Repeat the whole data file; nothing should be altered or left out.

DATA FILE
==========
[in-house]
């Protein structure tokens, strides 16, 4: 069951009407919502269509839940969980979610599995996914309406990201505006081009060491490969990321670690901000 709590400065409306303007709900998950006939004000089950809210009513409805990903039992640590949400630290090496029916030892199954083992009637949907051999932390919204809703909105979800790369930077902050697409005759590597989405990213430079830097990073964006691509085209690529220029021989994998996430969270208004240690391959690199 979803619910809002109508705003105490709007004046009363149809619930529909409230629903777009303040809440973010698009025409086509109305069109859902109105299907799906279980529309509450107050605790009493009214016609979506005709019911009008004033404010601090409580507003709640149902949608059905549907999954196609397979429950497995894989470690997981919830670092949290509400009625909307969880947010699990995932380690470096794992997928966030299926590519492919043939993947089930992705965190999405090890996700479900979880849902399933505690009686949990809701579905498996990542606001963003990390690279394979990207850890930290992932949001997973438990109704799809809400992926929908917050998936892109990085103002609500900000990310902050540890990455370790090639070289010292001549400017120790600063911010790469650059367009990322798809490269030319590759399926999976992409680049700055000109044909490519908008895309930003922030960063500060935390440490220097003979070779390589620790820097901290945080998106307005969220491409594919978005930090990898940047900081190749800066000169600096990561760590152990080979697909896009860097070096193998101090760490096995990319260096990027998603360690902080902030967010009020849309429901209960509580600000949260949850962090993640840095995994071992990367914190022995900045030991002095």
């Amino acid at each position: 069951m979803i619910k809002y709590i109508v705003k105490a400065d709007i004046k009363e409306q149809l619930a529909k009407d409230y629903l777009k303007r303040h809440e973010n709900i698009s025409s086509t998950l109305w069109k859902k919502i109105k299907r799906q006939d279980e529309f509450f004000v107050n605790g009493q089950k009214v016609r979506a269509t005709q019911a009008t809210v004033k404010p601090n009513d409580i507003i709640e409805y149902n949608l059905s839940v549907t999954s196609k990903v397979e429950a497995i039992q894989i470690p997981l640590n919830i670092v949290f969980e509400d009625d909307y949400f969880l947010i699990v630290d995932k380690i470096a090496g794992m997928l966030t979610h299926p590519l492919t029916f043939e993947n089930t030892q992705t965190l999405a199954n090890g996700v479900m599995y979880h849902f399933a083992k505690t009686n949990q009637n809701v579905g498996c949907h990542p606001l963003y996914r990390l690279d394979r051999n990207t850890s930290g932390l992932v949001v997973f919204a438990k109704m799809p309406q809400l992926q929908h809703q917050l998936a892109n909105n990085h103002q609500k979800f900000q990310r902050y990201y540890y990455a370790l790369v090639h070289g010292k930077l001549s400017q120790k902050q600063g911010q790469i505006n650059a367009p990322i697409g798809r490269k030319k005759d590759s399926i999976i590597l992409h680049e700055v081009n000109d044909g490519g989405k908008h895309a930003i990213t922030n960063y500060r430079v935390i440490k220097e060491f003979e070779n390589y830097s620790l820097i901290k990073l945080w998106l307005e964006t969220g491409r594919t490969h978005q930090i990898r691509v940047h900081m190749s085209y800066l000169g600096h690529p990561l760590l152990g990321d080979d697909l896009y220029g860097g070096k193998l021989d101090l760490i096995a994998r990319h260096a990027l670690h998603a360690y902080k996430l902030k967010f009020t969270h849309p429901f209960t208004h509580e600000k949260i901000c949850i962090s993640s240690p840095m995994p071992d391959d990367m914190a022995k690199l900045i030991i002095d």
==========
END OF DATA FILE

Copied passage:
[in-house]
């Protein structure tokens, strides 16, 4: 069951009407919502269509839940969980979610599995996914309406990201505006081009060491490969990321670690901000 709590400065409306303007709900998950006939004000089950809210009513409805990903039992640590949400630290090496029916030892199954083992009637949907051999932390919204809703909105979800790369930077902050697409005759590597989405990213430079830097990073964006691509085209690529220029021989994998996430969270208004240690391959690199 979803619910809002109508705003105490709007004046009363149809619930529909409230629903777009303040809440973010698009025409086509109305069109859902109105299907799906279980529309509450107050605790009493009214016609979506005709019911009008004033404010601090409580507003709640149902949608059905549907999954196609397979429950497995894989470690997981919830670092949290509400009625909307969880947010699990995932380690470096794992997928966030299926590519492919043939993947089930992705965190999405090890996700479900979880849902399933505690009686949990809701579905498996990542606001963003990390690279394979990207850890930290992932949001997973438990109704799809809400992926929908917050998936892109990085103002609500900000990310902050540890990455370790090639070289010292001549400017120790600063911010790469650059367009990322798809490269030319590759399926999976992409680049700055000109044909490519908008895309930003922030960063500060935390440490220097003979070779390589620790820097901290945080998106307005969220491409594919978005930090990898940047900081190749800066000169600096990561760590152990080979697909896009860097070096193998101090760490096995990319260096990027998603360690902080902030967010009020849309429901209960509580600000949260949850962090993640840095995994071992990367914190022995900045030991002095």
């Amino acid at each position: 069951m979803i619910k809002y709590i109508v705003k105490a400065d709007i004046k009363e409306q149809l619930a529909k009407d409230y629903l777009k303007r303040h809440e973010n709900i698009s025409s086509t998950l109305w069109k859902k919502i109105k299907r799906q006939d279980e529309f509450f004000v107050n605790g009493q089950k009214v016609r979506a269509t005709q019911a009008t809210v004033k404010p601090n009513d409580i507003i709640e409805y149902n949608l059905s839940v549907t999954s196609k990903v397979e429950a497995i039992q894989i470690p997981l640590n919830i670092v949290f969980e509400d009625d909307y949400f969880l947010i699990v630290d995932k380690i470096a090496g794992m997928l966030t979610h299926p590519l492919t029916f043939e993947n089930t030892q992705t965190l999405a199954n090890g996700v479900m599995y979880h849902f399933a083992k505690t009686n949990q009637n809701v579905g498996c949907h990542p606001l963003y996914r990390l690279d394979r051999n990207t850890s930290g932390l992932v949001v997973f919204a438990k109704m799809p309406q809400l992926q929908h809703q917050l998936a892109n909105n990085h103002q609500k979800f900000q990310r902050y990201y540890y990455a370790l790369v090639h070289g010292k930077l001549s400017q120790k902050q600063g911010q790469i505006n650059a367009p990322i697409g798809r490269k030319k005759d590759s399926i999976i590597l992409h680049e700055v081009n000109d044909g490519g989405k908008h895309a930003i990213t922030n960063y500060r430079v935390i440490k220097e060491f003979e070779n390589y830097s620790l820097i901290k990073l945080w998106l307005e964006t969220g491409r594919t490969h978005q930090i990898r691509v940047h900081m190749s085209y800066l000169g600096h690529p990561l760590l152990g990321d080979d697909l896009y220029g860097g070096k193998l021989d101090l760490i096995a994998r990319h260096a990027l670690h998603a360690y902080k996430l902030k967010f009020t969270h849309p429901f209960t208004h509580e600000k949260i901000c949850i962090s993640s240690p840095m995994p071992d391959d990367m914190a022995k690199l900045i030991i002095d």